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Edith J. McKenzie - Portrait

Head and shoulders image of Edith J. McKenzie, lecturer in English.

Bio/Historical Note: Edith J. McKenzie, B.A., was a graduate of the University of Saskatchewan and the first teacher and principal at Kindersley, Saskatchewan, where the school was named for her after her death. She was an instructor in English at the University of Saskatchewan by 1922. Later in her career she was on the faculty of English at the University of British Columbia. McKenzie died in Vancouver General Hospital in 1965.

Department of Farm Management - Staff

Staff members standing in a group in front of College Building. William Allen, first Professor, at centre.

Bio/historical note: While the College of Agriculture was established in 1908 it was not until 1925 that a Department of Farm Management would be established with the appointment of Dr. William Allen as first professor.

Edith J. McKenzie - Portrait

Head and shoulders image of Edith J. McKenzie, Department of English, 1921-1946.

Bio/Historical Note: Edith J. McKenzie, B.A., was a graduate of the University of Saskatchewan and the first teacher and principal at Kindersley, Saskatchewan, where the school was named for her after her death. She was an instructor in English at the University of Saskatchewan by 1922. Later in her career she was on the faculty of English at the University of British Columbia. McKenzie died in Vancouver General Hospital in 1965.

Poultry Science Building - Classroom

An empty classroom with a poster featuring turkeys and the words "University of Saskatchewan Extension Dept." View from back of classroom looking towards blackboard.

Bio/Historical Note: Like many of the early campus buildings, the Poultry Building was designed by Brown and Vallance. Located immediately northeast of Rutherford Rink, it was completed in 1918, a few years after the establishment of a separate Department of Poultry Husbandry in 1916 by Raymond K. Baker, first professor of Animal Husbandry in 1913. The main section contained a basement space for egg testing, incubators and feed storage, offices on the main floor and a loft floor used as a lecture hall. The east wing was a brooder wing and housed the Records of Performance, for breeding stock. Students lived in the top floor of this wing and were responsible for tending the furnace. The basement contained incubators, a grading room and a small classroom. The one-storey west wing, designed by University architects, was added in 1956. A new facility was opened in 1985. The 1918 building, up for sale in October 2020, is slated for demolition to make room for an expansion on the Engineering Building.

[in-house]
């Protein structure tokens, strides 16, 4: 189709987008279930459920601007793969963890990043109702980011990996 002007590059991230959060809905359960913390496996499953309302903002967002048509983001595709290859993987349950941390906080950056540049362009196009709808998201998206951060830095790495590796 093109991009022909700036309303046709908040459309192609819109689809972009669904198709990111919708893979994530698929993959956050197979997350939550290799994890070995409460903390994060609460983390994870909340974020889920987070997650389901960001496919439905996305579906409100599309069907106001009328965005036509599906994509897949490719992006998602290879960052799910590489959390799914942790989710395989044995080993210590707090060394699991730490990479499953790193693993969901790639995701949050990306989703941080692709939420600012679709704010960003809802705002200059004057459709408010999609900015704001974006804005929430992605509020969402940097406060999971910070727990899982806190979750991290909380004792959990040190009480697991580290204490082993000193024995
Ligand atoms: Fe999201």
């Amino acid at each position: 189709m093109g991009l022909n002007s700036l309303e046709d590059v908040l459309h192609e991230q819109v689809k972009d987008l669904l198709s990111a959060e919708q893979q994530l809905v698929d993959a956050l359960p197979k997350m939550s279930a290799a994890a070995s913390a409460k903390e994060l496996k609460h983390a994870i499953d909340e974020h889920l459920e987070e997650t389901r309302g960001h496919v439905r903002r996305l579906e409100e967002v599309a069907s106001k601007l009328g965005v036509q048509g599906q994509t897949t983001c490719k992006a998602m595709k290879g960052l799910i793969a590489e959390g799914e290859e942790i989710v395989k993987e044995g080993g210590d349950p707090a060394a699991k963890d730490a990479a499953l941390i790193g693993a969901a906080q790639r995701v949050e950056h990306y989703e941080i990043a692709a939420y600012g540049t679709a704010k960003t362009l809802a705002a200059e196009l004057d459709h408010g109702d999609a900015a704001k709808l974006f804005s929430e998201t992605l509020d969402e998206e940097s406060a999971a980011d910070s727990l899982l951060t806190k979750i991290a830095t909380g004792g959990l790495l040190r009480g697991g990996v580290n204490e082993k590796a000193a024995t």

Exhibit of Corn

Display with labels of varieties of corn and a man standing at left to indicate the height of the crop. Varieties displayed are Wisconsin No. 7 Imp'd Early Leaning, Brown Co. Dent or Early Pride, Goldenglow and Murdock.

Exhibit of Corn

Display with labels of varieties of corn and a man standing at left to indicate the height of the crop. Varieties displayed are August Dent, Minnesota No. 23, Minnesota No. 13, Imp'd Early Leaning, etc.

Lucy Murray

Lucy Murray eating in bed [possibly a berth on a train] with a suitcase in foreground.

Bio/Historical Note: Born in 1902 in Nova Scotia, Lucy Hunter Murray was the second daughter of Walter C. Murray, the University of Saskatchewan's first president, and Christina Cameron Murray. Lucy Murray received her BA at the University of Saskatchewan in 1923 and her MA from the University of Toronto in 1925. Then followed a B.Ed. degree in 1933 at the University of Saskatchewan where she received the McColl scholarship in 1933. Murray earned a Ph.D. at the University of Chicago in 1935. She joined the Regina College's department of English in 1936 and was an Associate Professor there at the time of her death in 1967. She was given the Cliff Shaw Memorial Award for her contributions to the Blue Jay, the journal of the Saskatchewan Natural History Society.

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